Turn and face the strange changes

Today is my husband's birthday (love you, hon!). He is a year older than me, but looks younger by virtue of his hair somehow remaining as golden as it was on our wedding day, whereas mine gets regularly shellacked with dye. It's rather annoying. My weight goes up and down (mostly up, honestly), my hair started graying before we even met, and yet my Sensible Husband has not changed one bit after almost 18 years of marriage. He hasn't even lost a single (non-gray) hair on his head.

I know it's not a competition. I know I should embrace my changing body, though admittedly these days it's a bit more difficult to get my arms all the way around it. Instead I'll just sit back and bemoan the obvious fact that change can be rough.

As if this past year wasn't bad enough on its own, my family had to endure a scary medical (non-COVID) emergency last winter. Note to all non-sympathetic spouses out there: when your Significant Other claims to be in terrible pain, do not simply tell them they've over-eaten and are being a baby. The next thing you know, you'll be learning all about visiting hours at the hospital and how to administer antibiotics at home through a PICC line. In retrospect, I guess my Sensible Husband had been changing after all, only internally and secretively. Which is just like him.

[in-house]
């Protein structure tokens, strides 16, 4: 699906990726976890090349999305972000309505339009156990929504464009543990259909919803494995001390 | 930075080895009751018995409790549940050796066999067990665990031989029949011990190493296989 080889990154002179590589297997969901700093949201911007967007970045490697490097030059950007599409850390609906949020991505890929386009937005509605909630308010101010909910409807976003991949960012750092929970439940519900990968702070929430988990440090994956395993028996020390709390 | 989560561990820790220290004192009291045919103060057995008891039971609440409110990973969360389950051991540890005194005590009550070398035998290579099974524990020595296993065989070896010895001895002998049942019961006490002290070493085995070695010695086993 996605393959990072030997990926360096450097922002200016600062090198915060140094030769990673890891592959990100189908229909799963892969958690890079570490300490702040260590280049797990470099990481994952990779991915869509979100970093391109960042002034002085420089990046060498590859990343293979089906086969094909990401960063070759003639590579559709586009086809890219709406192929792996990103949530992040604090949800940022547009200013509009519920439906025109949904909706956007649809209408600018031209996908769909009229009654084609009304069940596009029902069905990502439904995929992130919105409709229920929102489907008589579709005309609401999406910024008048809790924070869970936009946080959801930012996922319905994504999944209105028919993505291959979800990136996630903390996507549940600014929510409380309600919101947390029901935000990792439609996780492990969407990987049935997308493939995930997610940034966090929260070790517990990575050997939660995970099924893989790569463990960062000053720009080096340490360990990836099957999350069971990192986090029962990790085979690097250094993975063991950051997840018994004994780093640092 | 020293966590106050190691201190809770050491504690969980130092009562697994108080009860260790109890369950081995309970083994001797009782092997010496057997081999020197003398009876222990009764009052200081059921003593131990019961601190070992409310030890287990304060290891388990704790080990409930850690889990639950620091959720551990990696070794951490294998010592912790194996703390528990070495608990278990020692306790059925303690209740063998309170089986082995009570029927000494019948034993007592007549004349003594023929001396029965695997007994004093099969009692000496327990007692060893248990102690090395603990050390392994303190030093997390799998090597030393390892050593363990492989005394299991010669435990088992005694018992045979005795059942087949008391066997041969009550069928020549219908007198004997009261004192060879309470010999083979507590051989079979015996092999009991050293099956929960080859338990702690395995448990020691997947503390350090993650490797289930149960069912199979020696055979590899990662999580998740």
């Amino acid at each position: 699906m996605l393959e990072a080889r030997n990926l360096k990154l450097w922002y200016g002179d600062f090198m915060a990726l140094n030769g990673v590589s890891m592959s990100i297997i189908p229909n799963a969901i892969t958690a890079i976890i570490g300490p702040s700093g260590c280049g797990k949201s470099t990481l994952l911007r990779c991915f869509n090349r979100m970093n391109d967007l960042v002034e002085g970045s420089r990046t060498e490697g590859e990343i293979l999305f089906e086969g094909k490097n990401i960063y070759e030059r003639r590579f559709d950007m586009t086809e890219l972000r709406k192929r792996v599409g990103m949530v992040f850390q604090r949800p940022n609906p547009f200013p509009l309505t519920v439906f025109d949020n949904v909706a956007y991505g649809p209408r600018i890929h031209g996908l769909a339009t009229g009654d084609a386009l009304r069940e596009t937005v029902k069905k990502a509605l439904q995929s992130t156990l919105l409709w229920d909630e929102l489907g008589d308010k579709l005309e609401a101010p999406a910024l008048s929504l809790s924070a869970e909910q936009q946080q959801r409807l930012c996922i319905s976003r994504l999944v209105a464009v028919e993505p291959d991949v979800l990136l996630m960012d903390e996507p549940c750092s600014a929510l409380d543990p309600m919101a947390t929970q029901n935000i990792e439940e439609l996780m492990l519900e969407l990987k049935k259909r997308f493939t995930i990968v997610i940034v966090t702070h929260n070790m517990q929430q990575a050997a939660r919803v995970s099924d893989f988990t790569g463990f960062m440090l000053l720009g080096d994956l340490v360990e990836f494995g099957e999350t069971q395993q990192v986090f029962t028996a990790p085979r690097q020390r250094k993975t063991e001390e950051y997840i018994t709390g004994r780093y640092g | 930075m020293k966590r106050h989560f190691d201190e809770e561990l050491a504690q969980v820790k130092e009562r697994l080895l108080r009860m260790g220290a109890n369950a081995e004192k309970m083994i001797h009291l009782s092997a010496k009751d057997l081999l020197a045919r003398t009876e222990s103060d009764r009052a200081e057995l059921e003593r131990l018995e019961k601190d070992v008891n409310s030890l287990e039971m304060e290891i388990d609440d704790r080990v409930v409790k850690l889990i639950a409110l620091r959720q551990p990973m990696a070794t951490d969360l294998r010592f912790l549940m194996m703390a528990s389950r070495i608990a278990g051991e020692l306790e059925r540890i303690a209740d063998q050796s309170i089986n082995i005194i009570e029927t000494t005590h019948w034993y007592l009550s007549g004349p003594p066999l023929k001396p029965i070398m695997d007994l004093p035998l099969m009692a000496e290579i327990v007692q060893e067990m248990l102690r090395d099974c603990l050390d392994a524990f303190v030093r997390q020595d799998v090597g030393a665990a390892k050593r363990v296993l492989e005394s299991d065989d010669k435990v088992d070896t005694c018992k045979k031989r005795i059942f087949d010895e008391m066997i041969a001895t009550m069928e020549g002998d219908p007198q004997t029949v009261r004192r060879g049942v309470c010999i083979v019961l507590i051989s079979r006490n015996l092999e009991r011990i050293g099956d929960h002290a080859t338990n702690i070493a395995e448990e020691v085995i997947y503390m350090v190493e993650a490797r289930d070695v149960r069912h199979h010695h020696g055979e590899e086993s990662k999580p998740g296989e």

In his famous poem about growing old, WB Yeats wrote that he loved "the sorrows of (his beloved's) changing face." Which always used to bother me. Why "sorrows"? Why "changing face"? I think I know now.

My father died three weeks ago. After his long illness and physical decline, I had thought his passing would come as a relief, the recognition that at least he is no longer in any pain. But it has not.

He and my mom had just recently celebrated their 60th anniversary, with their characteristic downplaying of the milestone event. The shiny "Happy Anniversary!" balloons, somehow still inflated, have been moved off to the side of the family room. They outlasted Dad; at 92, he was simply too worn out.

My mother, whose hair also started to go gray when she was in her 20s, always used to joke that she would stop dyeing her hair when my father's hair went gray. And although there wasn't a lot of hair on Dad's head in the end, all of it was brown. So now Mom doesn't have to stop applying Preference by L'oreal.

I have not yet processed the absence of my father. Part of me thinks he is merely traveling again, and that I'll see him this weekend, though of course I won't. I'll be celebrating my Sensible Husband's birthday, being profoundly grateful for his improved health, and reveling in the sorrows of our changing faces.

- Susan O'Byrne of Hinsdale is a contributing columnist. Readers can email her at [email protected].